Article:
Labour’s call for reduced ‘wartime juries’ of seven is ill-advised

Russell Fraser

David Lammy is right that a “decade of Conservative incompetence, court closures, cuts and reduced sitting days have combined with the pandemic to create a backlog of more than 54,000 cases”. Sadly, though, he is wrong to call for jury numbers to be reduced in order to clear the queue of cases snaking across England and Wales.

The arguments for doing so are surely weaker now than they were at the outset of the pandemic. For months, ministers seemingly scratched their heads before alighting on the idea of introducing plexiglass screens to courtrooms to provide a shield around each participant. Yet society is now accustomed to the protective measures that we have incorporated into daily life and the vaccine roll-out has begun in earnest.

Nobody in the profession is calling for jury numbers to be reduced. Last week, my chambers called for a two-week hiatus in order to tackle weaknesses in court safety. We called for stricter enforcement of distancing and face coverings; greater use of video hearings; the introduction of rapid testing at court; and a focus on the most pressing cases – the sort of ‘common sense’ the Prime Minister sees as a virtue and commends to the rest of us.

Lockdown three should have provided an opportunity for more jury trials to be conducted. Alongside vaccination, in theory at least, the requirement for most of the population to stay at home ought to have reduced the spread of the virus enough to allow the essential work of the courts to continue. But it is clear that people are not staying at home in the same numbers as they were last March. This is a direct result of three failures by this government: not pursuing a zero Covid strategy to tackle the pandemic; not providing adequate financial support to those who must isolate; setting only the vaguest definition of what counts as essential work.

We know that state intervention on the level seen during this pandemic is anathema to the Tories. It is why the support, when it did come, came too late for many. It is why countless others found themselves excluded from the self-employed income support scheme, including many members of my profession. And it is why many more have been forced to ignore official advice and keep working or face destitution. It is the same failure to fund the criminal justice system properly, particularly in this time of need, which shackles it now.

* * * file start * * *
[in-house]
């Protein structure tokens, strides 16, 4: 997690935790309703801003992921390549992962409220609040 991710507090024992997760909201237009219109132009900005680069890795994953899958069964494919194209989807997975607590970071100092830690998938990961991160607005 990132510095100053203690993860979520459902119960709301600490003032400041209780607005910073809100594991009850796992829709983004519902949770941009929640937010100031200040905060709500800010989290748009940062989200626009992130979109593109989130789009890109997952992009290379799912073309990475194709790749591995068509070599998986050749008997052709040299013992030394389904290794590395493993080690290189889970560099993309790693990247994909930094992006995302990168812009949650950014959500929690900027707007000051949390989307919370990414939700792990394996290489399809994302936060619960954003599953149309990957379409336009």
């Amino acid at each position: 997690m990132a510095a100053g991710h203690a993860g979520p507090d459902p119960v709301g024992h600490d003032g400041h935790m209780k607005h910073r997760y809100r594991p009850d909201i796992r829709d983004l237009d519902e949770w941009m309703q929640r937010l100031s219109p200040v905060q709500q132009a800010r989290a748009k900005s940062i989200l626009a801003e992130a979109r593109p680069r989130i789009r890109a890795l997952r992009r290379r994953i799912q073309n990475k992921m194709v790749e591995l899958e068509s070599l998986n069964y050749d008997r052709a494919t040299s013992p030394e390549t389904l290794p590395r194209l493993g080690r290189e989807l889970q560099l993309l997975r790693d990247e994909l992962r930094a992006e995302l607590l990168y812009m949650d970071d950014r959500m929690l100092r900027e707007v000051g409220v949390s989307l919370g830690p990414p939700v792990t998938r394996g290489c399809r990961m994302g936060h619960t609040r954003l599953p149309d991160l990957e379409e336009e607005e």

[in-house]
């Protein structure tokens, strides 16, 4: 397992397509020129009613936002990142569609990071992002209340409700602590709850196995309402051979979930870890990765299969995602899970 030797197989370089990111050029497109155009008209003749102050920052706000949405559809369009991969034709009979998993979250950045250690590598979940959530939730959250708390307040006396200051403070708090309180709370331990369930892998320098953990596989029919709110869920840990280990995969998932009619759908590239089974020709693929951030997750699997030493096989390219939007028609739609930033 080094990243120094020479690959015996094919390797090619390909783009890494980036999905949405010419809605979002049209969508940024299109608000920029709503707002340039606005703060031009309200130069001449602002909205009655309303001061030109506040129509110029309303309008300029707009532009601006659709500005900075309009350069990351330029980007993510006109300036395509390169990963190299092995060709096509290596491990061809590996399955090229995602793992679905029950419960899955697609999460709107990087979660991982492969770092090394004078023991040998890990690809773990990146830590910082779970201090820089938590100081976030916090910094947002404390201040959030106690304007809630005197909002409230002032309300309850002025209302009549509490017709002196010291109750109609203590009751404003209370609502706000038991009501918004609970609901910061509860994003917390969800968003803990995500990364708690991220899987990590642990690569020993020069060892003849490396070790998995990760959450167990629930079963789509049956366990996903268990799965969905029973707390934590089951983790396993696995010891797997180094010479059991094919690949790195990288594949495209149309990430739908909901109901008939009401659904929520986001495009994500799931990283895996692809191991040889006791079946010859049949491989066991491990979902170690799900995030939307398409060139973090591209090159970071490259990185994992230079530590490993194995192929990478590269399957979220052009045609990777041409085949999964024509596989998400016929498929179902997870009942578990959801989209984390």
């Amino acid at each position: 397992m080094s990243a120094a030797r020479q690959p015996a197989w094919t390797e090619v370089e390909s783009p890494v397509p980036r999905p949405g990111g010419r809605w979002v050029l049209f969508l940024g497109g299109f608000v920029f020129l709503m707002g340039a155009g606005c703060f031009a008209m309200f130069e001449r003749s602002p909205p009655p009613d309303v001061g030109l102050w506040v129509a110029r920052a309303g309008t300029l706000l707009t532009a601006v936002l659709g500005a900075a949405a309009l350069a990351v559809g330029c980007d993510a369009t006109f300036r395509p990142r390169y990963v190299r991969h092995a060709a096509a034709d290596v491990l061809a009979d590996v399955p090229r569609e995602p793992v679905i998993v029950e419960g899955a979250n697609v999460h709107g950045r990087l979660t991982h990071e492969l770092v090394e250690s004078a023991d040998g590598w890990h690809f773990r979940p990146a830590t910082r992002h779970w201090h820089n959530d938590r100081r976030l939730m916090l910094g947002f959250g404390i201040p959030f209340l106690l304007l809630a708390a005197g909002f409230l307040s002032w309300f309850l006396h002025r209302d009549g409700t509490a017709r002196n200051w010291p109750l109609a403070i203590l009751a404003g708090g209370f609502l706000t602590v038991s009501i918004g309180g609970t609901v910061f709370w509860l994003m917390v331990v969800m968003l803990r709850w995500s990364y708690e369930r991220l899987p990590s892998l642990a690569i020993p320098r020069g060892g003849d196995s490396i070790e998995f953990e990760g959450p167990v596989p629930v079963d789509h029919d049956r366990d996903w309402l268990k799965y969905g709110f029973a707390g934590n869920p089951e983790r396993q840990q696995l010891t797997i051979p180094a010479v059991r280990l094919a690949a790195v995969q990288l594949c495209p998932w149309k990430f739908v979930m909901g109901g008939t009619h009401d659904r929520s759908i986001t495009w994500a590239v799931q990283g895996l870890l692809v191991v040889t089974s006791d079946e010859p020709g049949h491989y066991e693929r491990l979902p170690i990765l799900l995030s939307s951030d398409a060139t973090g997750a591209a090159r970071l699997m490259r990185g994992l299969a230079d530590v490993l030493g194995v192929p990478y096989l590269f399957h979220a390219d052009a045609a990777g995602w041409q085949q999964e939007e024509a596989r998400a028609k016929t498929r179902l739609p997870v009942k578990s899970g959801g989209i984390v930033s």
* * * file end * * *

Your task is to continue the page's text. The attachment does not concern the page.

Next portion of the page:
Again, Labour’s Shadow Justice Secretary David Lammy is right that more Nightingale courts – temporary buildings that can accommodate trials, such as town halls, theatres and a university, as we have seen – are urgently required. The logical extension of his argument, however, is not reduced jury numbers but long called-for investment.

The Ministry of Justice needs to think more creatively and find inspiration from other jurisdictions where juries remain part of the system. In Scotland, some juries have been stationed in cinemas and watched trials remotely. A particularly unpleasant irony revealed last week was that the former Blackfriars Crown Court, which was sold off to property developers in 2019, is currently being used to film courtroom scenes for the Netflix show Top Boy.

In the few trials in which I have defended during the pandemic, juries have continued to carry out their essential function without complaint. Inevitably, some jurors had to be discharged after they or someone close to them had symptoms or tested positive. But each time the remaining jurors were resolved to carry on and see the case to its conclusion.

Lammy has called for ‘wartime juries’ of seven until the pandemic is over. This is ill-advised. There is no definite end date for the coronavirus crisis, and who will tell us when it is officially over? By then, Tory ministers will be looking to ‘pay for the costs of the pandemic’. We will be told that there is ‘no alternative to austerity’, or whatever that discredited philosophy is rebranded as. Then the Justice Secretary of the day, at the Treasury’s behest, will rise to the despatch box and tell the House with faux regret that returning to a panel of 12 of your peers cannot possibly be justified.

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